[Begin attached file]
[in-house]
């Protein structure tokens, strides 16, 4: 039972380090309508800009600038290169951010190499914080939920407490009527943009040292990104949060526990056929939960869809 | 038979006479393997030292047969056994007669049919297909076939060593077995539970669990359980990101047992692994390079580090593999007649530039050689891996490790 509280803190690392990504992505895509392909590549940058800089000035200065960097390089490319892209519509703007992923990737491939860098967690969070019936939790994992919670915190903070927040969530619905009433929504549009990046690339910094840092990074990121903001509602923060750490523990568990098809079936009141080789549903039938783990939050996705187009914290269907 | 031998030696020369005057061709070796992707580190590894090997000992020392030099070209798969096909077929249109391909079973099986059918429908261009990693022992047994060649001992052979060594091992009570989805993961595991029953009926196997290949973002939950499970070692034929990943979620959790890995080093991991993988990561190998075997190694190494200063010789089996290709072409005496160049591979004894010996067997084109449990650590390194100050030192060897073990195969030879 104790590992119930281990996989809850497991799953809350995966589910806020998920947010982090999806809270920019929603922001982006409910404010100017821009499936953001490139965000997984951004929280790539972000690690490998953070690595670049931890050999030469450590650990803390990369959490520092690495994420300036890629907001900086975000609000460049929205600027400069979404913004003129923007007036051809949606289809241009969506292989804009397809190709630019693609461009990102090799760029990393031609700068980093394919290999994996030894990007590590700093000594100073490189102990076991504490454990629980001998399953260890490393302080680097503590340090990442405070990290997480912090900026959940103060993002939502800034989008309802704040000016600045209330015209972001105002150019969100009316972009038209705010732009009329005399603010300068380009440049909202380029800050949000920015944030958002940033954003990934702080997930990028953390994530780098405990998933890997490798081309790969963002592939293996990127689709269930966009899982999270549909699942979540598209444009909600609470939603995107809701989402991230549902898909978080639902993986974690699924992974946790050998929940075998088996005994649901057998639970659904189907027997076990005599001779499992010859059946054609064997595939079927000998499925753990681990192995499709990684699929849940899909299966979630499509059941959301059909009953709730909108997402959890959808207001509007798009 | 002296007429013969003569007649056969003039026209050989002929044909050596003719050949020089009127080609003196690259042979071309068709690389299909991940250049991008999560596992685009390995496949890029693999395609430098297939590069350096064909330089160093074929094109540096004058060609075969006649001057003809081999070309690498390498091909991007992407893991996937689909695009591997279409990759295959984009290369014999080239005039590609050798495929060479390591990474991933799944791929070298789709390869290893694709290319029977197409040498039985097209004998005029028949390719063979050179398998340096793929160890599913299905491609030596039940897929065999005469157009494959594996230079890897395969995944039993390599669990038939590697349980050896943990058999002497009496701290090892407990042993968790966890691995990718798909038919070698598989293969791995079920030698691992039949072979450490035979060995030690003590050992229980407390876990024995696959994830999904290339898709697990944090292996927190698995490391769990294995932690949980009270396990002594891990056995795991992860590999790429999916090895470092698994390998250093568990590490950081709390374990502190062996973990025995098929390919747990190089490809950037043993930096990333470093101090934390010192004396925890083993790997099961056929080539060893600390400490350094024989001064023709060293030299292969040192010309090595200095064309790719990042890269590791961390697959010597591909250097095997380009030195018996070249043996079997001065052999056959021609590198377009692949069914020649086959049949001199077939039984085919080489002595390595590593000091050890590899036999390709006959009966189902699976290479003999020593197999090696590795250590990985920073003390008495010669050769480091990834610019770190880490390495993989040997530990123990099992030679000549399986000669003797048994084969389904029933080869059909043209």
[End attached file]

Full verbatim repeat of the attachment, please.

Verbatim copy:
[in-house]
């Protein structure tokens, strides 16, 4: 039972380090309508800009600038290169951010190499914080939920407490009527943009040292990104949060526990056929939960869809 | 038979006479393997030292047969056994007669049919297909076939060593077995539970669990359980990101047992692994390079580090593999007649530039050689891996490790 509280803190690392990504992505895509392909590549940058800089000035200065960097390089490319892209519509703007992923990737491939860098967690969070019936939790994992919670915190903070927040969530619905009433929504549009990046690339910094840092990074990121903001509602923060750490523990568990098809079936009141080789549903039938783990939050996705187009914290269907 | 031998030696020369005057061709070796992707580190590894090997000992020392030099070209798969096909077929249109391909079973099986059918429908261009990693022992047994060649001992052979060594091992009570989805993961595991029953009926196997290949973002939950499970070692034929990943979620959790890995080093991991993988990561190998075997190694190494200063010789089996290709072409005496160049591979004894010996067997084109449990650590390194100050030192060897073990195969030879 104790590992119930281990996989809850497991799953809350995966589910806020998920947010982090999806809270920019929603922001982006409910404010100017821009499936953001490139965000997984951004929280790539972000690690490998953070690595670049931890050999030469450590650990803390990369959490520092690495994420300036890629907001900086975000609000460049929205600027400069979404913004003129923007007036051809949606289809241009969506292989804009397809190709630019693609461009990102090799760029990393031609700068980093394919290999994996030894990007590590700093000594100073490189102990076991504490454990629980001998399953260890490393302080680097503590340090990442405070990290997480912090900026959940103060993002939502800034989008309802704040000016600045209330015209972001105002150019969100009316972009038209705010732009009329005399603010300068380009440049909202380029800050949000920015944030958002940033954003990934702080997930990028953390994530780098405990998933890997490798081309790969963002592939293996990127689709269930966009899982999270549909699942979540598209444009909600609470939603995107809701989402991230549902898909978080639902993986974690699924992974946790050998929940075998088996005994649901057998639970659904189907027997076990005599001779499992010859059946054609064997595939079927000998499925753990681990192995499709990684699929849940899909299966979630499509059941959301059909009953709730909108997402959890959808207001509007798009 | 002296007429013969003569007649056969003039026209050989002929044909050596003719050949020089009127080609003196690259042979071309068709690389299909991940250049991008999560596992685009390995496949890029693999395609430098297939590069350096064909330089160093074929094109540096004058060609075969006649001057003809081999070309690498390498091909991007992407893991996937689909695009591997279409990759295959984009290369014999080239005039590609050798495929060479390591990474991933799944791929070298789709390869290893694709290319029977197409040498039985097209004998005029028949390719063979050179398998340096793929160890599913299905491609030596039940897929065999005469157009494959594996230079890897395969995944039993390599669990038939590697349980050896943990058999002497009496701290090892407990042993968790966890691995990718798909038919070698598989293969791995079920030698691992039949072979450490035979060995030690003590050992229980407390876990024995696959994830999904290339898709697990944090292996927190698995490391769990294995932690949980009270396990002594891990056995795991992860590999790429999916090895470092698994390998250093568990590490950081709390374990502190062996973990025995098929390919747990190089490809950037043993930096990333470093101090934390010192004396925890083993790997099961056929080539060893600390400490350094024989001064023709060293030299292969040192010309090595200095064309790719990042890269590791961390697959010597591909250097095997380009030195018996070249043996079997001065052999056959021609590198377009692949069914020649086959049949001199077939039984085919080489002595390595590593000091050890590899036999390709006959009966189902699976290479003999020593197999090696590795250590990985920073003390008495010669050769480091990834610019770190880490390495993989040997530990123990099992030679000549399986000669003797048994084969389904029933080869059909043209």